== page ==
It is to note that extreme sea related events occurring previously once in 100 years, could now visit us every year by the end of this century.
Underlying dangers and scope for India:
From the Industrial revolution till the current hour, US, European Union, Russia, the UK, Japan and China have contributed about 60 per cent to the World’s carbon dioxide budget.
With their negligible and disproportionate carbon reduction targets, it seems they will increase this budget to about 68% by 2030. For example, considering China’s emissions alone, they are bound to increase in this decade from 10-12 Gt/CO2 annually.
Simultaneously, India’s contribution to this global CO2 budget is just three per cent with some 2.6 Gt/CO2 emitted annually.
But we are also the ones witnessing climate change drastic impacts at our doorstep: landslides, sea level rise, floods etc.
Due to our cultural embeddedness with Nature, Indian leadership has been pro-active about respecting it, though some actions may vary.
The Core report writing team has explained: “The biggest simultaneous challenge and opportunity for the Sixth Assessment Report Synthesis Report is the massive increase in public awareness of climate change since the Fifth Assessment Report, and the readiness of governments and other actors to address the challenge”.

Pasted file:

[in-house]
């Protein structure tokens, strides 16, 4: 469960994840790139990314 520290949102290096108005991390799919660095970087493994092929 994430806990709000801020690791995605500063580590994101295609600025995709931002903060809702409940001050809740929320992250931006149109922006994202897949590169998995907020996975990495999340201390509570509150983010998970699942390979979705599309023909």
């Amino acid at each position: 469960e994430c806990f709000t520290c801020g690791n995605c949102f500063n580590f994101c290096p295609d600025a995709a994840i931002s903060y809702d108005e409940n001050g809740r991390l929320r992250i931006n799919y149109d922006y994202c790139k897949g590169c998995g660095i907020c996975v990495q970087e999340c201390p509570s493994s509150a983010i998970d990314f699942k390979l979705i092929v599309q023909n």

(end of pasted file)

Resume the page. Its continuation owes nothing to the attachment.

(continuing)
Hence, India can act and act well because we tend to color things our way, dealing with problems in any possible way we can. We can preferably try that here, when the world needs it.
Also, South Asian Monsoons have been studied well, the sustainer of Indian farming.
“The South and Southeast Asian monsoon has weakened in the second half of the 20th century. In the long term, South and Southeast Asian monsoon and East Asian summer monsoon precipitation will increase”, explains the report.
Our profundal questions so far including the very quotient of ‘human impact’ in derivatives of climate change, have now been answered well.
“During the 21st century, snow-covered areas and snow volumes will decrease in most of the Hindu-Kush Himalayan and snowline elevations will rise and glacier volumes will decline”.
“A general wetting across the whole Tibetan Plateau and the Himalaya is projected, with increases in heavy precipitation in the 21st century”.
This augurs a danger for India as it will witness frequent heat waves, warmer nights for the winter crops, variable and weird monsoon patterns, destructive floods and storms, disrupted power supplies, increased inequality and what not.
For better or worse, barely 110 countries, just half in total, have rationalized their NDCs as per the report, but not China, India or South Africa.
Thus, time has come and denial isn’t saving anyone, anymore. The report calls for renewed demands for all countries to update their climate action plans, termed as nationally-determined contributions or NDCs under Paris Climate Agreement.
Instead, we need to ask now if we are listening to what has been revealed? We understand what we need to do to help limit the gravities of the situation?